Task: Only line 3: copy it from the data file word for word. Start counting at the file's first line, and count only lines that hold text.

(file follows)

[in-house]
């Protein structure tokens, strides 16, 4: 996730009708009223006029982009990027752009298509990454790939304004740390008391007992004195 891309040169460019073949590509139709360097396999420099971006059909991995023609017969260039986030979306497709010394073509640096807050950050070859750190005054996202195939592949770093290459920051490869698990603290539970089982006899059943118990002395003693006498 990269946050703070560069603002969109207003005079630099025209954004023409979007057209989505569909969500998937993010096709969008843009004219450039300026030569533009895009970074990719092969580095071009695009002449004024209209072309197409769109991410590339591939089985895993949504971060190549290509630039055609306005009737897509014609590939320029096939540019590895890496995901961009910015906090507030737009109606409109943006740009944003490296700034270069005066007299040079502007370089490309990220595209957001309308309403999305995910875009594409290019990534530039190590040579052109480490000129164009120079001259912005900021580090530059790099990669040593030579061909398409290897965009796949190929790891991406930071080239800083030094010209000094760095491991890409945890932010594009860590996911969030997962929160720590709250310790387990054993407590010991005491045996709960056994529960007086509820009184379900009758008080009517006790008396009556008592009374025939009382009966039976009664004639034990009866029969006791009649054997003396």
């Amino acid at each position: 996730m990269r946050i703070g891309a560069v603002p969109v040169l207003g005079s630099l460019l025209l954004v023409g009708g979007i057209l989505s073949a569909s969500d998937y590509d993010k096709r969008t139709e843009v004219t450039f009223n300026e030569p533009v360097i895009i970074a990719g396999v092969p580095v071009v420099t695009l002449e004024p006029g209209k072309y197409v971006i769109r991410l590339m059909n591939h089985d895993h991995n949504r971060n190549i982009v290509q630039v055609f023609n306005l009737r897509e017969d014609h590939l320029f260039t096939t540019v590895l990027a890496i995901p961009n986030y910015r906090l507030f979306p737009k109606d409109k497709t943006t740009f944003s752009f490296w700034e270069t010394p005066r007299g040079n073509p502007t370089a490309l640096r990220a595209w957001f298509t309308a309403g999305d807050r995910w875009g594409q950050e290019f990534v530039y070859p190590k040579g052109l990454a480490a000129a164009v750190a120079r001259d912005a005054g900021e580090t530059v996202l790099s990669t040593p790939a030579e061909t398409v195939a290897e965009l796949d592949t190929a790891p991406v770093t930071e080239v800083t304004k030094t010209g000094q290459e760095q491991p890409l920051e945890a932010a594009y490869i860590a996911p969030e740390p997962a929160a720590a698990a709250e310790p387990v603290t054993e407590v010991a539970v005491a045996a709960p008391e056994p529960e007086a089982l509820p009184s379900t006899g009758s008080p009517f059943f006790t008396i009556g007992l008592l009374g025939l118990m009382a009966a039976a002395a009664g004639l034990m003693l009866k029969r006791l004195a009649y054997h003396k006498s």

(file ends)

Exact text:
């Amino acid at each position: 996730m990269r946050i703070g891309a560069v603002p969109v040169l207003g005079s630099l460019l025209l954004v023409g009708g979007i057209l989505s073949a569909s969500d998937y590509d993010k096709r969008t139709e843009v004219t450039f009223n300026e030569p533009v360097i895009i970074a990719g396999v092969p580095v071009v420099t695009l002449e004024p006029g209209k072309y197409v971006i769109r991410l590339m059909n591939h089985d895993h991995n949504r971060n190549i982009v290509q630039v055609f023609n306005l009737r897509e017969d014609h590939l320029f260039t096939t540019v590895l990027a890496i995901p961009n986030y910015r906090l507030f979306p737009k109606d409109k497709t943006t740009f944003s752009f490296w700034e270069t010394p005066r007299g040079n073509p502007t370089a490309l640096r990220a595209w957001f298509t309308a309403g999305d807050r995910w875009g594409q950050e290019f990534v530039y070859p190590k040579g052109l990454a480490a000129a164009v750190a120079r001259d912005a005054g900021e580090t530059v996202l790099s990669t040593p790939a030579e061909t398409v195939a290897e965009l796949d592949t190929a790891p991406v770093t930071e080239v800083t304004k030094t010209g000094q290459e760095q491991p890409l920051e945890a932010a594009y490869i860590a996911p969030e740390p997962a929160a720590a698990a709250e310790p387990v603290t054993e407590v010991a539970v005491a045996a709960p008391e056994p529960e007086a089982l509820p009184s379900t006899g009758s008080p009517f059943f006790t008396i009556g007992l008592l009374g025939l118990m009382a009966a039976a002395a009664g004639l034990m003693l009866k029969r006791l004195a009649y054997h003396k006498s």